Gov. Nikki Haley reiterated her opposition to taxpayer funding for the arts after speaking at the opening ceremonies for Artisphere, which receives thousands of dollars in taxpayer funds.
Haley didn’t rule out “a role for government when it comes to the arts,” but said the arts should never be funded by taxpayer dollars.
“We have always supported the arts,” Haley said, speaking at a brief press conference following her public remarks. “What we have said is that there is a role for government when it comes to the arts. We want to make sure we do everything we can to support it, but we don’t ever want the arts to be tax-funded.”
Artisphere received almost $19,000 this year from the South Carolina Arts Commission, which is funded by legislative appropriations.
Artisphere’s opening ceremonies featured the dedication of a sculpture that was funded with an additional grant of $5,000 from the S.C. Arts Commission, according to the commission’s executive director, Ken May.
Haley has vetoed funding for the S.C. Arts Commission for three years in a row. Those vetoes were overturned by the Legislature.
About a dozen other Greenville arts organizations received tens of thousands of dollars in Arts Commission funding, according to the commission’s website.
The Arts Commission receives $2.9 million in state appropriations, according to May, who also attended Artisphere’s opening ceremonies.
Haley’s Democratic gubernatorial opponent, Vincent Sheheen, drew a sharp contrast with Haley on arts funding.
“Her vetoes would make us the only state in America without an arts commission, which would be embarrassing and an incredibly bad reflection on the state,” said Sheheen, speaking by phone.
“I helped lead the charge with a bipartisan coalition to overturn her vetoes every year. I believe strongly that South Carolina should be proud of its heritage and involvement in the arts. South Carolina needs to promote what it does well and what we should be proud of, like the arts.”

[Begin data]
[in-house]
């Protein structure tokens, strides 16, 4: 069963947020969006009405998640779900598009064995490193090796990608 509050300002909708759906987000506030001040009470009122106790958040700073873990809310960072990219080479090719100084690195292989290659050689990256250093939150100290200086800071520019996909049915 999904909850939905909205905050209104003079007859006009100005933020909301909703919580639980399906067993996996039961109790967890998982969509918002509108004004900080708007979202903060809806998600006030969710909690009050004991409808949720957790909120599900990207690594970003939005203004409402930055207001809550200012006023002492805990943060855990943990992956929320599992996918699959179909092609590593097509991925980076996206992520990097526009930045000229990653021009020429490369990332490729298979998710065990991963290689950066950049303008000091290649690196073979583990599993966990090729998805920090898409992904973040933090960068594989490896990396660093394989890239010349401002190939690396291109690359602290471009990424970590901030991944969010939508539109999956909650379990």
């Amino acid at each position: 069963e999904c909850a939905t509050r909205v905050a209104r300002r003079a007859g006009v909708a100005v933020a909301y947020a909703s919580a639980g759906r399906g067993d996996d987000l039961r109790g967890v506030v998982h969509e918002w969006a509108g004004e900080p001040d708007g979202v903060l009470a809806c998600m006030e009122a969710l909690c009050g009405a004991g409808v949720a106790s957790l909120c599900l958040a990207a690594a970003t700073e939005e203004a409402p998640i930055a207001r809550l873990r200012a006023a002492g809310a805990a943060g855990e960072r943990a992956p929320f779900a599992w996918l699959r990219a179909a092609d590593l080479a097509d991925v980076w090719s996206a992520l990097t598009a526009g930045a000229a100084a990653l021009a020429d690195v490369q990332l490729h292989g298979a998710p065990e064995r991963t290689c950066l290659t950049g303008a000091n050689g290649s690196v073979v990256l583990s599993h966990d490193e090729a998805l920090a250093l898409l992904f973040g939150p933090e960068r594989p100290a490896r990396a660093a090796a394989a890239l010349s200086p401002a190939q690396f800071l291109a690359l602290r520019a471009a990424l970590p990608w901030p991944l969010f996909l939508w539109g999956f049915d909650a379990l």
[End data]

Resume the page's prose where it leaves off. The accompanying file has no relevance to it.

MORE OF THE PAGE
Artisphere, which continues today and Sunday, is expected to bring tens of thousands of Upstate residents to downtown Greenville to enjoy art for sale, food, live music and activities for children.
Intermittent rain, however, had put a damper on attendance Friday.
At the opening ceremonies, a new sculpture, “10 Artispheres,” by noted Upstate artist John Acorn, was dedicated in honor of the 10th anniversary of the outdoor festival.
Artisphere also receives public funds from the city of Greenville, executive director Kerry Murphy said.
Speaking publicly earlier, Haley had praised Artisphere for its role in creating a strong quality of life in Greenville, boosting economic development efforts.
“When I look at all the companies we try to recruit to South Carolina, it is so special when we can show them a place that isn’t just focused on jobs but is focused on quality of life,” Haley said.
“It’s focused on what living is like in a city and how it’s going to be great and Artisphere is a perfect example of that. It’s beauty, it’s community, it’s everything we hope to have in South Carolina.”
Sheheen, who is co-chair of the Senate Arts Caucus, said the arts play a big role especially in creating small-business jobs and keeping young people in the state.
“Young adults enjoy a community with a thriving arts culture,” Sheheen said.
May defended taxpayer funding of the arts after the opening ceremonies.
“If we believe that the arts really benefit the public, and we certainly do, then it seems reasonable to spend some public funding to ensure that all members of the public have access to the arts,” May said.
May said the arts are big business, pumping $9.2 billion annually into the South Carolina economy.
Haley, in her public comments, had high praise for city and county officials and the founders of Artisphere.
“I want to say to the mayor, the City Council and County Council that Greenville gets more beautiful every day,” Haley said.
“This (Artisphere) is a celebration of people who had a vision. It’s a celebration of people who appreciate art. It’s a celebration of artists who are coming to our city to display what they do. And it’s a celebration of a community that really understands that this is what makes a community a home.”
Mayor Knox White, also speaking at the opening ceremonies, complimented Haley for her economic development efforts.
“The governor of South Carolina has made economic development a hallmark of her administration,” White said.
“I think we all recognize the incredible success of the state in the last couple of years. We’ve had $12 billion in the last couple of years in new investment.”